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Course Date: 04 August 2014 to 01 September 2014 (4 weeks)
Learn how to gather, clean, and manage data from a variety of sources. This is the third course in the Johns Hopkins Data Science Specialization.
Jeff Leek is an Assistant Professor of Biostatistics at the Johns Hopkins Bloomberg School of Public Health and co-editor of the Simply Statistics Blog. He received his Ph.D. in Biostatistics from the University of Washington and is recognized for his contributions to genomic data analysis and statistical methods for personalized medicine. His data analyses have helped us understand the molecular mechanisms behind brain development, stem cell self-renewal, and the immune response to major blunt force trauma. His work has appeared in the top scientific and medical journals Nature, Proceedings of the National Academy of Sciences, Genome Biology, and PLoS Medicine. He created Data Analysis as a component of the year-long statistical methods core sequence for Biostatistics students at Johns Hopkins. The course has won a teaching excellence award, voted on by the students at Johns Hopkins, every year Dr. Leek has taught the course.
Roger D. Peng is an Associate Professor of Biostatistics at the Johns Hopkins Bloomberg School of Public Health and a Co-Editor of the Simply Statistics blog. He received his Ph.D. in Statistics from the University of California, Los Angeles and is a prominent researcher in the areas of air pollution and health risk assessment and statistical methods for environmental data. He created the course Statistical Programming at Johns Hopkins as a way to introduce students to the computational tools for data analysis. Dr. Peng is also a national leader in the area of methods and standards for reproducible research and is the Reproducible Research editor for the journal Biostatistics. His research is highly interdisciplinary and his work has been published in major substantive and statistical journals, including the Journal of the American Medical Association and the Journal of the Royal Statistical Society. Dr. Peng is the author of more than a dozen software packages implementing statistical methods for environmental studies, methods for reproducible research, and data distribution tools. He has also given workshops, tutorials, and short courses in statistical computing and data analysis.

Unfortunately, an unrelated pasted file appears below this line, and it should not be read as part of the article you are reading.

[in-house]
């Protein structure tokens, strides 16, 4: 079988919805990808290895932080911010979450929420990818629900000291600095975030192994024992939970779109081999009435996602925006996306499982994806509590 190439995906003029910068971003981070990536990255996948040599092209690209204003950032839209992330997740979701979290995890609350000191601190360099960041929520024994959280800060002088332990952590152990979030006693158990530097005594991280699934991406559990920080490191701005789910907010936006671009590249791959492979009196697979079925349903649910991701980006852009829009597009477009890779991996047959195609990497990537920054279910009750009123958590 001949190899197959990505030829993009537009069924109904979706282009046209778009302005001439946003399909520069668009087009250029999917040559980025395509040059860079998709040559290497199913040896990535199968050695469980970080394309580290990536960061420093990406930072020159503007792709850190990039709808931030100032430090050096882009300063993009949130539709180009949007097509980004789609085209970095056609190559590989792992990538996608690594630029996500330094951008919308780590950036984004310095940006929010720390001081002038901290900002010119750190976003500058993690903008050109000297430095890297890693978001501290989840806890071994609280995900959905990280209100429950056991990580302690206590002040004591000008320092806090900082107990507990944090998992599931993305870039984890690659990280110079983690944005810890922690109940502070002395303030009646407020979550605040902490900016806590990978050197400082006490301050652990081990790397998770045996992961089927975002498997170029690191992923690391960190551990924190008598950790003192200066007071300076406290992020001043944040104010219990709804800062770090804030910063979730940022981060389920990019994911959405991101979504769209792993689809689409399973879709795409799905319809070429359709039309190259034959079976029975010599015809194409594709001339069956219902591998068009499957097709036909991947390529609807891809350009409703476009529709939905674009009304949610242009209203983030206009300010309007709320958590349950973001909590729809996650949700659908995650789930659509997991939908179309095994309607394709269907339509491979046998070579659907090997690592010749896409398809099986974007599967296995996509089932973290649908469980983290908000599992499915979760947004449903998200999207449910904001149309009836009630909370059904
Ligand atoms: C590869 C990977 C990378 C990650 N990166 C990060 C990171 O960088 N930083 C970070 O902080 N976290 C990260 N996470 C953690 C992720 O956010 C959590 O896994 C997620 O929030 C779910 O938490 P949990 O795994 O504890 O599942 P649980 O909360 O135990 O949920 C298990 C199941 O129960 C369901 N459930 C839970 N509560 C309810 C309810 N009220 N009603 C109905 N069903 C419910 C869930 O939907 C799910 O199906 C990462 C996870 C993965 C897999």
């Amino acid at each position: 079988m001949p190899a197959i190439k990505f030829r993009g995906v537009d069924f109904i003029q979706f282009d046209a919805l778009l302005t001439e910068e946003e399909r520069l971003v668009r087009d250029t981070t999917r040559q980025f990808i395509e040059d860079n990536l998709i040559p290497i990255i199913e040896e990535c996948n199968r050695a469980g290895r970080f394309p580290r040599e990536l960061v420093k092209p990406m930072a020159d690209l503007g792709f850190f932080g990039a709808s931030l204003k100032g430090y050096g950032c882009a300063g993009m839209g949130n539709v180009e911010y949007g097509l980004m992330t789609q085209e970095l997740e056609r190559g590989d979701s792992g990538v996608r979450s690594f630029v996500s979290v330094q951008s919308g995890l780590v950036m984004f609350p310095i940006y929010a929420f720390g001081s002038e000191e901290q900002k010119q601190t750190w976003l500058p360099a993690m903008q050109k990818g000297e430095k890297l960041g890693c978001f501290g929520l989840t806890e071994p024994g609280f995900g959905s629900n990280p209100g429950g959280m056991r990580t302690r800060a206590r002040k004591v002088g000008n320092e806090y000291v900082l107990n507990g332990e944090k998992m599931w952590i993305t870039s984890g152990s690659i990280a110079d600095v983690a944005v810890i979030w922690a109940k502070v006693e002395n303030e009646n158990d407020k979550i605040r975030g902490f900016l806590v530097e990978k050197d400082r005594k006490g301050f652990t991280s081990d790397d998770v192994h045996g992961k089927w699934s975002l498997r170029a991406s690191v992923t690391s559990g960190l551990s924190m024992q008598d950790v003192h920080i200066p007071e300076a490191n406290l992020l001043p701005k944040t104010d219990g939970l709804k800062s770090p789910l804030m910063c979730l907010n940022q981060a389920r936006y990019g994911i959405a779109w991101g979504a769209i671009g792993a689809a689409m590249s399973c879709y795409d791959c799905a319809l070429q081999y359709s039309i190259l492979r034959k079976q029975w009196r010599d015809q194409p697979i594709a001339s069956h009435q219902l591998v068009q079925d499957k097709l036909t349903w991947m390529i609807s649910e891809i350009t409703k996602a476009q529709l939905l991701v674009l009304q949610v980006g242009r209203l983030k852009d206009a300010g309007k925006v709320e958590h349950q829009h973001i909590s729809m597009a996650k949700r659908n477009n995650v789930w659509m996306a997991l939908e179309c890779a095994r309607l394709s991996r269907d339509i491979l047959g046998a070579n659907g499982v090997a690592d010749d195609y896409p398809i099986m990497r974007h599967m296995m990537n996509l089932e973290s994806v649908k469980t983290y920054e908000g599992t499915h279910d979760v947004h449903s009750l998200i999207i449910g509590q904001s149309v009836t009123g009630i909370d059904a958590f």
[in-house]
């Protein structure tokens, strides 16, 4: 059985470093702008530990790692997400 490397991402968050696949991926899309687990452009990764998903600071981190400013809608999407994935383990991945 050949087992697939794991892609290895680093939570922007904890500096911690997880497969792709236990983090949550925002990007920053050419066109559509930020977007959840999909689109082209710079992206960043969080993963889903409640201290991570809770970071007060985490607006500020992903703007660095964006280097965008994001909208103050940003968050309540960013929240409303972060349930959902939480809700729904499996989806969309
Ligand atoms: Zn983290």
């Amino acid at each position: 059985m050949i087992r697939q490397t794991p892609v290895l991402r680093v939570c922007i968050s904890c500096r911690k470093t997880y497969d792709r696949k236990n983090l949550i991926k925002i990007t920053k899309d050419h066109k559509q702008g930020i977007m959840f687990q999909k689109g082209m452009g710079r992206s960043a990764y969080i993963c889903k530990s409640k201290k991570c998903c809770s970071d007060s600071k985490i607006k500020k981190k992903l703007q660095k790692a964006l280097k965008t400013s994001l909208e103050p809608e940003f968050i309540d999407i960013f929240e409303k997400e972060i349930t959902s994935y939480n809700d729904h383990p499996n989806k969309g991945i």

Before you can work with data you have to get some. This course will cover the basic ways that data can be obtained. The course will cover obtaining data from the web, from APIs, from databases and from colleagues in various formats. It will also cover the basics of data cleaning and how to make data “tidy”. Tidy data dramatically speed downstream data analysis tasks. The course will also cover the components of a complete data set including raw data, processing instructions, codebooks, and processed data. The course will cover the basics needed for collecting, cleaning, and sharing data.
How do the courses in the Data Science Specialization depend on each other? We have created a handy course dependency chart to help you see how the nine courses in the specialization depend on each other.
Will I get a Statement of Accomplishment after completing this class? Yes. Students who successfully complete the class will receive a Statement of Accomplishment signed by the instructor.
What resources will I need for this class? Students must have an active GitHub account and the latest version of R and RStudio installed.
Upon completion of this course you will be able to obtain data from a variety of sources. You will know the principles of tidy data and data sharing. Finally, you will understand and be able to apply the basic tools for data cleaning and manipulation.
Weekly lecture videos and quizzes and a final peer-assessed project.
As part of this class you will be required to set up a GitHub account. GitHub is a tool for collaborative code sharing and editing. During this course and other courses in the Specialization you will be submitting links to files you publicly place in your GitHub account as part of peer evaluation. If you are concerned about preserving your anonymity you should set up an anonymous GitHub account and be careful not to include any information you do not want made available to peer evaluators.